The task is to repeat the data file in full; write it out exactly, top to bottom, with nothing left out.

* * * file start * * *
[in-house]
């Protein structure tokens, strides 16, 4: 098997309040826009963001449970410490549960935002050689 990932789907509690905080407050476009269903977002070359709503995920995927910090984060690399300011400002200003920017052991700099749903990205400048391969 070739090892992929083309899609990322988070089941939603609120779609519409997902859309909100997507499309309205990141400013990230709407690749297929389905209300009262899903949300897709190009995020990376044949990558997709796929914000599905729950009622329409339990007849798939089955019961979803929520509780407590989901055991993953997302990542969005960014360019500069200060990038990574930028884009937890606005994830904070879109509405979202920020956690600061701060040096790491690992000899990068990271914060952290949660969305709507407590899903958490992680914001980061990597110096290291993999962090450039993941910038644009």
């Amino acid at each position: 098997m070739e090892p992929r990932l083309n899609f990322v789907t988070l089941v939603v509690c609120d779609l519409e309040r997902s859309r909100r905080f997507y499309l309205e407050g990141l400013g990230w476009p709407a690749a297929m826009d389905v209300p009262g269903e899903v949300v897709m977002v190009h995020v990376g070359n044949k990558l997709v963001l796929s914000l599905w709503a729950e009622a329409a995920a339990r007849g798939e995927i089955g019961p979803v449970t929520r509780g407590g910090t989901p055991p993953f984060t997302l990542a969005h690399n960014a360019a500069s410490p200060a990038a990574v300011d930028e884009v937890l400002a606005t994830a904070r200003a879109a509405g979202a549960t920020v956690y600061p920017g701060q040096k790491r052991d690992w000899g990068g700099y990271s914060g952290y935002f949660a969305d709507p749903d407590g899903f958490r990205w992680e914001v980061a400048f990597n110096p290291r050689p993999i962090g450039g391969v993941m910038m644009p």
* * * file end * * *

[in-house]
């Protein structure tokens, strides 16, 4: 098997309040826009963001449970410490549960935002050689 990932789907509690905080407050476009269903977002070359709503995920995927910090984060690399300011400002200003920017052991700099749903990205400048391969 070739090892992929083309899609990322988070089941939603609120779609519409997902859309909100997507499309309205990141400013990230709407690749297929389905209300009262899903949300897709190009995020990376044949990558997709796929914000599905729950009622329409339990007849798939089955019961979803929520509780407590989901055991993953997302990542969005960014360019500069200060990038990574930028884009937890606005994830904070879109509405979202920020956690600061701060040096790491690992000899990068990271914060952290949660969305709507407590899903958490992680914001980061990597110096290291993999962090450039993941910038644009």
């Amino acid at each position: 098997m070739e090892p992929r990932l083309n899609f990322v789907t988070l089941v939603v509690c609120d779609l519409e309040r997902s859309r909100r905080f997507y499309l309205e407050g990141l400013g990230w476009p709407a690749a297929m826009d389905v209300p009262g269903e899903v949300v897709m977002v190009h995020v990376g070359n044949k990558l997709v963001l796929s914000l599905w709503a729950e009622a329409a995920a339990r007849g798939e995927i089955g019961p979803v449970t929520r509780g407590g910090t989901p055991p993953f984060t997302l990542a969005h690399n960014a360019a500069s410490p200060a990038a990574v300011d930028e884009v937890l400002a606005t994830a904070r200003a879109a509405g979202a549960t920020v956690y600061p920017g701060q040096k790491r052991d690992w000899g990068g700099y990271s914060g952290y935002f949660a969305d709507p749903d407590g899903f958490r990205w992680e914001v980061a400048f990597n110096p290291r050689p993999i962090g450039g391969v993941m910038m644009p």